I am going explain the principle of perspective, a very important consideration to take into account when aquascaping an aquarium. For the purposes of demonstrating these principles I have used photos of my own aquaria. There are a number of ways to give your aquascape perspective.· I will explain how to create depth and perspective· effectively.
Before you even begin to aquascape the aquarium, you can create a sense of depth and perspective using only the substrate. By sloping the substrate towards the back of the aquarium, you immediately give the impression that the tank is deeper than it really is.
Sand paths through the “centre” of the tank are popular, and can greatly increase the perspective of the aquascape. The path should start out wide at the front of the aquarium, and get progressively narrower the further back it goes. This gives the impression of the path disappearing into the distance. An excellent example can be found in Peter Kirwan’s iwagumi feature in the April 2008 issue.
Choose the Right Plants
Small leaved plants are very effective at making an aquascape seem larger than it really is.· In the past, I have had several people say my aquascapes always appear larger then they are. They assume my tank was 60cm or even larger. In actually the dimensions of the tank are mere 40cm (25l).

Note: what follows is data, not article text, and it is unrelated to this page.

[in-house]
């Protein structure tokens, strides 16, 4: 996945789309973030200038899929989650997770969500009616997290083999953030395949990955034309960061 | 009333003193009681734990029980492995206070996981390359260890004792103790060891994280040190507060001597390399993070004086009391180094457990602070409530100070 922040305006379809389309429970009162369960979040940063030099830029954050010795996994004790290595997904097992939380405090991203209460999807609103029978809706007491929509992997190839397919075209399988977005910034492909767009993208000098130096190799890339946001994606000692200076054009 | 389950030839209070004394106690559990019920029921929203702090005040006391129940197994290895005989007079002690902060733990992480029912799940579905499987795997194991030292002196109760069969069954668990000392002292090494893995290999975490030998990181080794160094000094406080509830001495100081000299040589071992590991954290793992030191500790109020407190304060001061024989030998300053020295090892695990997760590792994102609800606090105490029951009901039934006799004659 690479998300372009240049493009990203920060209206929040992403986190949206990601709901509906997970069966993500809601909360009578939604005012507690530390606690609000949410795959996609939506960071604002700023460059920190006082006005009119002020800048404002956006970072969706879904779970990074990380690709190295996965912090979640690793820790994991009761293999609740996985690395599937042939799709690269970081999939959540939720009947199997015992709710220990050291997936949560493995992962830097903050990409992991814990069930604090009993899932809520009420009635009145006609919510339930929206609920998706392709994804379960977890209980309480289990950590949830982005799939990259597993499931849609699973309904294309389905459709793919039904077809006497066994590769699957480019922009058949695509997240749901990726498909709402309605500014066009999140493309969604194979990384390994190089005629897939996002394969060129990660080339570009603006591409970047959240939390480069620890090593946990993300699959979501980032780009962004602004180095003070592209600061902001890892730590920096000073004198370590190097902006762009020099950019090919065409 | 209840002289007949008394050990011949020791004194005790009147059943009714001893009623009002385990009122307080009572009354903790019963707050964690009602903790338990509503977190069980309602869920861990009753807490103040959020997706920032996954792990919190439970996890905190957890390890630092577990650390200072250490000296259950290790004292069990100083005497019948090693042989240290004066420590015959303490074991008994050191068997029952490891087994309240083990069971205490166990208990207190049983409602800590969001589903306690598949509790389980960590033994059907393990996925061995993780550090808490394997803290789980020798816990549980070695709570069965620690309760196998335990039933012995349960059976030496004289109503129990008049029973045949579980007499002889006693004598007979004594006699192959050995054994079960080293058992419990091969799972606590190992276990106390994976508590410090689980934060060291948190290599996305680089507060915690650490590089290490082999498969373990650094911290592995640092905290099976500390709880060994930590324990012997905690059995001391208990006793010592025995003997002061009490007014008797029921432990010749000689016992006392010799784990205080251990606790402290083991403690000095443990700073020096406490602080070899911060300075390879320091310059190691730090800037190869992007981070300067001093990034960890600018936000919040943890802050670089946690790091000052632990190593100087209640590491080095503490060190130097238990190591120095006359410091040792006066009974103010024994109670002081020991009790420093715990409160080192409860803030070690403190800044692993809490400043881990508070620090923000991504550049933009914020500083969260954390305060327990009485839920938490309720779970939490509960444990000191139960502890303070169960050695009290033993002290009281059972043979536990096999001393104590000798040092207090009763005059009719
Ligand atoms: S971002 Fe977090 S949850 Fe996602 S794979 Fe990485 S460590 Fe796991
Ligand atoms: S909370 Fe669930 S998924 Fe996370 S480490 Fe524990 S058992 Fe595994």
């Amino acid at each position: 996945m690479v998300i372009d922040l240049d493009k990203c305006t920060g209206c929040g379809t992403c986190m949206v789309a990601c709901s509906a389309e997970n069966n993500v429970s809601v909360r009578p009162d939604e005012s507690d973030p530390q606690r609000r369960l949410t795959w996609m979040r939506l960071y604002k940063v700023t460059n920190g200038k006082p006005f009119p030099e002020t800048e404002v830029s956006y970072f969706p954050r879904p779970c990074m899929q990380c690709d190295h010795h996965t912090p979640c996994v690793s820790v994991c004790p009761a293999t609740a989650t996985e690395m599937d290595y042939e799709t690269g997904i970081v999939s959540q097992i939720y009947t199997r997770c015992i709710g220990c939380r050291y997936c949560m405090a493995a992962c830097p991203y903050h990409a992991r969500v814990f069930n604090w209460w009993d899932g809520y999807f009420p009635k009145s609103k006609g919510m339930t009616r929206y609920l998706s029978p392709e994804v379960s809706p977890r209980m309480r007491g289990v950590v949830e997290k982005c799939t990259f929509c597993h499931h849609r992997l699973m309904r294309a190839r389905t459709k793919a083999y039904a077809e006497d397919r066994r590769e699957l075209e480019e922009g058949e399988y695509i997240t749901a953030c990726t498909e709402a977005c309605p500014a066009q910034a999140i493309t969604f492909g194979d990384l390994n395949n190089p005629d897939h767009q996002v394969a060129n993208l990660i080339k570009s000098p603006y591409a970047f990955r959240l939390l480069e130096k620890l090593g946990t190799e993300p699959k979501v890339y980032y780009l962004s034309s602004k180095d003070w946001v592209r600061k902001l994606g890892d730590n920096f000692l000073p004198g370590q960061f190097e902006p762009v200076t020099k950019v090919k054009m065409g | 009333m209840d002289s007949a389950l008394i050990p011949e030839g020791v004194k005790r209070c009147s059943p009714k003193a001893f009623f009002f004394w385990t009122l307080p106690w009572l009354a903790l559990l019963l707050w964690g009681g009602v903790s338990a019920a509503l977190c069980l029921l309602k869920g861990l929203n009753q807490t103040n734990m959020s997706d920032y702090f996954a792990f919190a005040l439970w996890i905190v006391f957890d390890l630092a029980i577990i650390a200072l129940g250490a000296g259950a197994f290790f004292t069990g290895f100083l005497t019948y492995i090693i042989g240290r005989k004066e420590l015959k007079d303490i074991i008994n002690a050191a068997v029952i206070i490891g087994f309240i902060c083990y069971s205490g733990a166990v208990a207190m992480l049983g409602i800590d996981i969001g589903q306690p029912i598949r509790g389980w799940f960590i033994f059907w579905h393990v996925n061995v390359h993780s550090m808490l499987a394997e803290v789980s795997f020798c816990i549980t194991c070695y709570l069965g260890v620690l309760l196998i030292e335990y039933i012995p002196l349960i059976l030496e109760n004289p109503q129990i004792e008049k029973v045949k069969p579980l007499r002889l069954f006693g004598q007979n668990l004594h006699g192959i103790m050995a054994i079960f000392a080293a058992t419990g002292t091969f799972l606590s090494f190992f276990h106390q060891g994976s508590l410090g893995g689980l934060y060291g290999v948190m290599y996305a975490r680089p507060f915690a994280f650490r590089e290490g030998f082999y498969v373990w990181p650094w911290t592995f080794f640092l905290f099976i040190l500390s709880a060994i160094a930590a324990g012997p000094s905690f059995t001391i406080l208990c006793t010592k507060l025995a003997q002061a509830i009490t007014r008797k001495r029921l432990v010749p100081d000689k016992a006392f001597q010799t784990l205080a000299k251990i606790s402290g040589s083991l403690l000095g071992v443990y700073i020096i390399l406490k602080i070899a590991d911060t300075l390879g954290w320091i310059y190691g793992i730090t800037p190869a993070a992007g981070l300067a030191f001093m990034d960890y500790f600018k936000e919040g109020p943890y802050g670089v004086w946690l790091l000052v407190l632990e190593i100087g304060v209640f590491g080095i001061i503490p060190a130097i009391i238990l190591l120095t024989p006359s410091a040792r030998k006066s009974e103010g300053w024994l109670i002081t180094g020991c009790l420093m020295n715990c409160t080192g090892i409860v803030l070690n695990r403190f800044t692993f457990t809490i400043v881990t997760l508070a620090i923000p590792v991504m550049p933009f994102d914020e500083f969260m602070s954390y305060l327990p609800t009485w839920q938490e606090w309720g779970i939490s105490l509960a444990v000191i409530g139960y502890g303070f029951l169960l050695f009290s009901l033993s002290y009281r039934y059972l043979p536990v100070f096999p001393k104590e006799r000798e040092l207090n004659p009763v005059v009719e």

The trick is to use variety of small leaf plants that take up very little retail space in your aquascape. Place them in small groups.· As these aquatic plants· grow they will form a very dense and lush bush, without making the scape appear heavy or overly done.· Plants such as Xmas Moss, Riccia, and Mayacca are excellent species to use because of their fine leave structures.
Fish to Fit Your Scape
The use of small fish such as Microrasboras (Boraras spp.) can really finish off a small aquarium. A school of 10 in a 25 litre aquarium can look impressive, and are well suited to the smaller aquaria.
In larger tanks, say 60 litres plus, schools of Tetras or Rasboras can have a similar effect. Larger fish such as Discus are best only kept for large aquaria, as they can force the aquarium appear smaller and can seem overpowering to a degree, distracting attention from the all-important aquascape.
The way you photograph your aquarium can greatly influence its appearance or perspective. The pictures of my newly set up tank both show the same aquascape, at the same point in time. The only difference is, the latter has been shot at a much wider focal length. This increases the aquascape’s apparent perspective in the photograph.
Notice how the aquascape in the wider photo (bottom) appears to shrink into the distance, whereas the other photo (top) seems flat, and two-dimensional.